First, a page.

Monday, July 16, 2018 - 1:42pm

The City Clerk’s Office is celebrating National Disability Voter Registration Week by partnering with the Wisconsin Disability Vote Coalition and the Wisconsin Council for the Blind to highlight accessible options for voters of all abilities to cast a ballot and have that ballot counted. They will hold a joint press conference at the City-County Building this Tuesday, July 17, at 8 a.m.

Voter Registration
Eligible voters who have a Wisconsin ID or Wisconsin driver license can register online at The voter’s address on file with the Wisconsin Department of Transportation needs to be current, but can be updated at the DOT website. The address printed on the ID will not matter when showing voter ID to obtain a ballot.

City of Madison eligible voters may register at any Madison Public Library or at the front desk of any City of Madison agency, regardless of whether they have a Wisconsin ID. These voters will need to present a document showing their name at their current address. The most common acceptable documents used as proof of address are unexpired Wisconsin ID cards, utility bills issued within the past 90 days, bank statements, and government documents.

Absentee Voting by Mail
Once registered, voters who want to receive an absentee ballot in the mail may submit their request online at A picture or scan of the voter’s ID will need to be uploaded through this website. The Dane County Voter ID Coalition (608-285-2141) offers free help with obtaining a Wisconsin ID, including a cab ride to the DMV.

Voters who are indefinitely confined to their home due to disability or age may request absentee ballots for all subsequent elections at Indefinitely confined voters will not be required to provide voter ID. They need to return a ballot every election in order to remain on this permanent absentee voter list.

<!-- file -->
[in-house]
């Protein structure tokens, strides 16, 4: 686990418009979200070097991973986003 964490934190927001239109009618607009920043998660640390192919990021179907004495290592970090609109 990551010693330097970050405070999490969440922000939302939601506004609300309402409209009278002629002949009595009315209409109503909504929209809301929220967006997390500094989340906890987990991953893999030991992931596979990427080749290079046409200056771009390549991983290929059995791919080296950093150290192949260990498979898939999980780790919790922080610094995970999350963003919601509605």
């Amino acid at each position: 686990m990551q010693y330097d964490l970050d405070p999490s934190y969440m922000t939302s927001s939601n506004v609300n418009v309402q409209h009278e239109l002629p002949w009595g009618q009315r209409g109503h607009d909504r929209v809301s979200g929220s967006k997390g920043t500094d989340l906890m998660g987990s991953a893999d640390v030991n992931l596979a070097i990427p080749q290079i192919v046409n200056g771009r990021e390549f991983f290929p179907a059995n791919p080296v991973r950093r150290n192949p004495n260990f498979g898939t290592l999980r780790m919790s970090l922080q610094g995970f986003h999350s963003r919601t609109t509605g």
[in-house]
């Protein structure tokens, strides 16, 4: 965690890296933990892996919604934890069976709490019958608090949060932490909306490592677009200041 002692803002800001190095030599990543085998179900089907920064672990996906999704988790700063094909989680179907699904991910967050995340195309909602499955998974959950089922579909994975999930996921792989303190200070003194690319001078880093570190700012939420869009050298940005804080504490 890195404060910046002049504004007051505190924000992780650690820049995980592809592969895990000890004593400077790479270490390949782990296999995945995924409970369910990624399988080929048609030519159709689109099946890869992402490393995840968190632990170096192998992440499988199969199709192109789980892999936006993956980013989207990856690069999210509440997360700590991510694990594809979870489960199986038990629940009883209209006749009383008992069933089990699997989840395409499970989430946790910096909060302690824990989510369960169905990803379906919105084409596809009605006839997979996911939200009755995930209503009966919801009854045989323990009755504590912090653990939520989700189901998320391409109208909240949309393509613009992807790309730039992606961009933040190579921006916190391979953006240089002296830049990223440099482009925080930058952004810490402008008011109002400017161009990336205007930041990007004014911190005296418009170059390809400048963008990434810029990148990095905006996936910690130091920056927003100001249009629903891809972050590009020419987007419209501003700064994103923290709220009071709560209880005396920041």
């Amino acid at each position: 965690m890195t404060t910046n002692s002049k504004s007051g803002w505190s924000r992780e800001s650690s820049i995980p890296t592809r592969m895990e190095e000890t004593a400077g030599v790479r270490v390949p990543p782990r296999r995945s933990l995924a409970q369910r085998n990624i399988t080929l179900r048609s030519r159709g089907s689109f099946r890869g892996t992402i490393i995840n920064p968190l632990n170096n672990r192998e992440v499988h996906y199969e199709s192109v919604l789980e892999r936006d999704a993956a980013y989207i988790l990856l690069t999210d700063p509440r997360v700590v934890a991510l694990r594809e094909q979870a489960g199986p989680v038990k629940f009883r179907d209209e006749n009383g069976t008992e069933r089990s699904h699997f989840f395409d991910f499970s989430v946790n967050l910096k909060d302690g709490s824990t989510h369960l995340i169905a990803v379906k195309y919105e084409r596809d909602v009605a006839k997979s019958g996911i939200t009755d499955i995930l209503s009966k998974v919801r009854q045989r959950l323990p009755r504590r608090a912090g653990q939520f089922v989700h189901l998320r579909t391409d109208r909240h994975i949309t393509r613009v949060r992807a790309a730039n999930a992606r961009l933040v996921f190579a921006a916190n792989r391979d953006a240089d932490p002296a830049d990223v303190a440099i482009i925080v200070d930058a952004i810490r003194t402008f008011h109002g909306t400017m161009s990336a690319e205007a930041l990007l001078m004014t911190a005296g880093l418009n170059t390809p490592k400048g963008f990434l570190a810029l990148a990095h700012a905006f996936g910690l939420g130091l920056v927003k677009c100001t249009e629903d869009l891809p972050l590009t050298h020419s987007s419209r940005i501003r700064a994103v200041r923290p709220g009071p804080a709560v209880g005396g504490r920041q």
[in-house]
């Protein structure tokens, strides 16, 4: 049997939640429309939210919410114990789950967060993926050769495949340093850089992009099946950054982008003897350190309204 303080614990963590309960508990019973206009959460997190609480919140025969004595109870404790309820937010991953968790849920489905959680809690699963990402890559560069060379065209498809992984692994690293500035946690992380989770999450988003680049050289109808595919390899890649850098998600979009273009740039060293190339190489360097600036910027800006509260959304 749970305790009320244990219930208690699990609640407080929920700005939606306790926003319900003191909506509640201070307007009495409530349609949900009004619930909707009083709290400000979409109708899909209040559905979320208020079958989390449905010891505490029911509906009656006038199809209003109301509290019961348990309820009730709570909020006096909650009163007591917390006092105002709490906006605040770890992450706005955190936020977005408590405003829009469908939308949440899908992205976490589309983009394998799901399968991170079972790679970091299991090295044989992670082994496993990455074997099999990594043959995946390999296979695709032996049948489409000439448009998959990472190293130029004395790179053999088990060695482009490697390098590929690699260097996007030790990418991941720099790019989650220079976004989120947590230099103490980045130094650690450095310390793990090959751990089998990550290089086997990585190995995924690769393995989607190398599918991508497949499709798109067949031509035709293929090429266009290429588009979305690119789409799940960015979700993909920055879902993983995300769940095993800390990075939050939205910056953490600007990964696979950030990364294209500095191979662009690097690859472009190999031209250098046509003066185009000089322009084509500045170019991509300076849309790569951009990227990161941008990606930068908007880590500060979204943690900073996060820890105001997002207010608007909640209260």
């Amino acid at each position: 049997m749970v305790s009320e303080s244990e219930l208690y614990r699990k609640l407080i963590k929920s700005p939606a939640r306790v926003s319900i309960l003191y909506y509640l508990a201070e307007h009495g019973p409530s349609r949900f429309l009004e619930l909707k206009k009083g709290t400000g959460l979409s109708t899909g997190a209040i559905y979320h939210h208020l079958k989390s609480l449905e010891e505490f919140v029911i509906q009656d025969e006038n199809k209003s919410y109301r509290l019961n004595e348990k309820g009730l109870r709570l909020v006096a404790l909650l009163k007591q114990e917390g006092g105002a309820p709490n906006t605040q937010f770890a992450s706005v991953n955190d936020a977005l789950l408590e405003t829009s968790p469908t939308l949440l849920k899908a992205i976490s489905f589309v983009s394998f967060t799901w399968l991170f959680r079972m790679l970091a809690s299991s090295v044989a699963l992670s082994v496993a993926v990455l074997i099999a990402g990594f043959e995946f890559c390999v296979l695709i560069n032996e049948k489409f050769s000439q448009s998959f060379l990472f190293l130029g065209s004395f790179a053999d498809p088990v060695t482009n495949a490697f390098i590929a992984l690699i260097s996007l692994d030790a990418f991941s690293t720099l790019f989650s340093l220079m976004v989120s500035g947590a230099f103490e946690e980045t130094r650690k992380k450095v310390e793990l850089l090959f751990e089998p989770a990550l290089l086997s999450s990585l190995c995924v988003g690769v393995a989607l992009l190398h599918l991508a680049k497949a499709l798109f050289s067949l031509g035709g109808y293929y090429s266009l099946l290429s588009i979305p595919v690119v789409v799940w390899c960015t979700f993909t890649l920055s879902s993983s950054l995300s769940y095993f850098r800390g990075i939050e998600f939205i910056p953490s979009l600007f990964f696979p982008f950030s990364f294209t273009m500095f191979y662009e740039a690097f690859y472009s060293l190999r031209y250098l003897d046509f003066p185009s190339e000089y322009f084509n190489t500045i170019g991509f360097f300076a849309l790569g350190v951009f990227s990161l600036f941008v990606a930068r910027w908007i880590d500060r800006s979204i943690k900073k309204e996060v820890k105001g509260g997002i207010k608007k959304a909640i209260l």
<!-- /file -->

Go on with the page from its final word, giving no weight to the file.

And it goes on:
The City of Madison offers braille ballots upon request.

Absentee Voting In Person
An accessible ExpressVote ballot marking device is available at every absentee voting site in the City of Madison. This device prints a ballot with the selections the voter makes on a touch screen or braille keypad. The ExpressVote offers large print and high contrast options, has headphones, and is compatible with sip & puff devices. Voters are able to double-check their selections before printing the ballot. The ballot is counted by the same tabulator that counts ballots marked by pen.

In-person absentee voting is available in the City Clerk’s Office now and begins at all Madison Public Library locations and Streets East on Monday, July 30.

Election Day
Voter registration is available at the polls on Election Day, with proof of address.

By law, all polling places must be accessible to voters with disabilities. Both the City of Madison and the Wisconsin Elections Commission audit polling places for accessibility. On election morning, City of Madison poll workers use an accessibility checklist prepared by Disability Rights Wisconsin to identify and address any barriers.

Voters with mobility issues or difficulty waiting in line may vote from the curb of their polling place. The curbside voter should either send someone into the polling place to notify the poll workers, or contact the Clerk’s Office heading to the polls. Poll workers check the voter into the poll book and announce that the voter will be receiving their ballot at the curb. Two poll workers bring the voter a ballot, marking pen, and secrecy sleeve to their vehicle at the curb. After checking the voter’s ID and receiving the voter’s marked ballot, the two poll workers carry the secrecy sleeve containing the ballot back into the polling place, and insert the ballot into the tabulator to be counted.

Voters who would like to have a braille ballot available at their polling location just need to let the Clerk’s Office know in advance.

Voters who would like help marking their ballot have some options:

  1. They may use the accessible ExpressVote ballot marking device.
  2. They may bring someone to the polling place to assist them with marking the ballot, as long as that person is not their employer or labor union representative.
  3. They may ask a poll worker or someone else in the polling place to assist them with marking the ballot.


City Hall